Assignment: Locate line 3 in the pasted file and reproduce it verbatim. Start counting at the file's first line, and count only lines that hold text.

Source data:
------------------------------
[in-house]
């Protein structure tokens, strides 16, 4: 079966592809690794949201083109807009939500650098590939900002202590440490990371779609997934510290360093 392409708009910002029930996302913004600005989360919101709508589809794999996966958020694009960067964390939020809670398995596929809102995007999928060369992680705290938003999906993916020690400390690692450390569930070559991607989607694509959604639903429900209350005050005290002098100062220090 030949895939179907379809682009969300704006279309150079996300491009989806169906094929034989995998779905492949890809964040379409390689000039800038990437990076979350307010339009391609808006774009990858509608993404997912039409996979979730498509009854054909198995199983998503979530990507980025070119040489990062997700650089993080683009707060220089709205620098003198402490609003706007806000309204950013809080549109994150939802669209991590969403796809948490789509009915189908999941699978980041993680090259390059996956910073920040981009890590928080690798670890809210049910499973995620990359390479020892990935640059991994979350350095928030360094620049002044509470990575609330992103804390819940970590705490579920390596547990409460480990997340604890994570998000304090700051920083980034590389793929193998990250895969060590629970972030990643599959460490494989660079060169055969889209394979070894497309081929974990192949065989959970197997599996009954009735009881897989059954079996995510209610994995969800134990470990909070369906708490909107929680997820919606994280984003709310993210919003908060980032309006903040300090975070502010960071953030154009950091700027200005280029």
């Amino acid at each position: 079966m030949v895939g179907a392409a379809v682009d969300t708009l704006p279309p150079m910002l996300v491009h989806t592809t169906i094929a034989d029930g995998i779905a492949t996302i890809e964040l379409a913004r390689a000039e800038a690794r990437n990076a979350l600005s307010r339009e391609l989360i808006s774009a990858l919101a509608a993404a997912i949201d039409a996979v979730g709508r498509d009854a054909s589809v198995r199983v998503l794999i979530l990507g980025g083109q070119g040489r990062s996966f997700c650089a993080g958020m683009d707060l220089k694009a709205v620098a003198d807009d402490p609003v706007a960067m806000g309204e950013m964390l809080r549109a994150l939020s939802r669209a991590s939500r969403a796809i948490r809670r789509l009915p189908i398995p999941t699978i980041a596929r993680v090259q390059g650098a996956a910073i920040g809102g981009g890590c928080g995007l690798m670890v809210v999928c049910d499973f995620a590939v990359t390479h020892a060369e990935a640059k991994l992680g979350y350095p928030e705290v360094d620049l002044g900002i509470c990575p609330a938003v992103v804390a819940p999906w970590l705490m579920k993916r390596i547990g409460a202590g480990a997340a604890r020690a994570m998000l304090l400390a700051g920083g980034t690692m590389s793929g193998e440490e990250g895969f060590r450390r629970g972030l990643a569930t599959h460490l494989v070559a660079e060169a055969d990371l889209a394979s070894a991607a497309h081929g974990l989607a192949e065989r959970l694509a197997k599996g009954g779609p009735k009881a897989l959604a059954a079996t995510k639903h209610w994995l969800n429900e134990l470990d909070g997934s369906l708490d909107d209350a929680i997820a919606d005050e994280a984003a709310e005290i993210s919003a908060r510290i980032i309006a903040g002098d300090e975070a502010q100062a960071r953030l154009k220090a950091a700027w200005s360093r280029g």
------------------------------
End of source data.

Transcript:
């Amino acid at each position: 079966m030949v895939g179907a392409a379809v682009d969300t708009l704006p279309p150079m910002l996300v491009h989806t592809t169906i094929a034989d029930g995998i779905a492949t996302i890809e964040l379409a913004r390689a000039e800038a690794r990437n990076a979350l600005s307010r339009e391609l989360i808006s774009a990858l919101a509608a993404a997912i949201d039409a996979v979730g709508r498509d009854a054909s589809v198995r199983v998503l794999i979530l990507g980025g083109q070119g040489r990062s996966f997700c650089a993080g958020m683009d707060l220089k694009a709205v620098a003198d807009d402490p609003v706007a960067m806000g309204e950013m964390l809080r549109a994150l939020s939802r669209a991590s939500r969403a796809i948490r809670r789509l009915p189908i398995p999941t699978i980041a596929r993680v090259q390059g650098a996956a910073i920040g809102g981009g890590c928080g995007l690798m670890v809210v999928c049910d499973f995620a590939v990359t390479h020892a060369e990935a640059k991994l992680g979350y350095p928030e705290v360094d620049l002044g900002i509470c990575p609330a938003v992103v804390a819940p999906w970590l705490m579920k993916r390596i547990g409460a202590g480990a997340a604890r020690a994570m998000l304090l400390a700051g920083g980034t690692m590389s793929g193998e440490e990250g895969f060590r450390r629970g972030l990643a569930t599959h460490l494989v070559a660079e060169a055969d990371l889209a394979s070894a991607a497309h081929g974990l989607a192949e065989r959970l694509a197997k599996g009954g779609p009735k009881a897989l959604a059954a079996t995510k639903h209610w994995l969800n429900e134990l470990d909070g997934s369906l708490d909107d209350a929680i997820a919606d005050e994280a984003a709310e005290i993210s919003a908060r510290i980032i309006a903040g002098d300090e975070a502010q100062a960071r953030l154009k220090a950091a700027w200005s360093r280029g």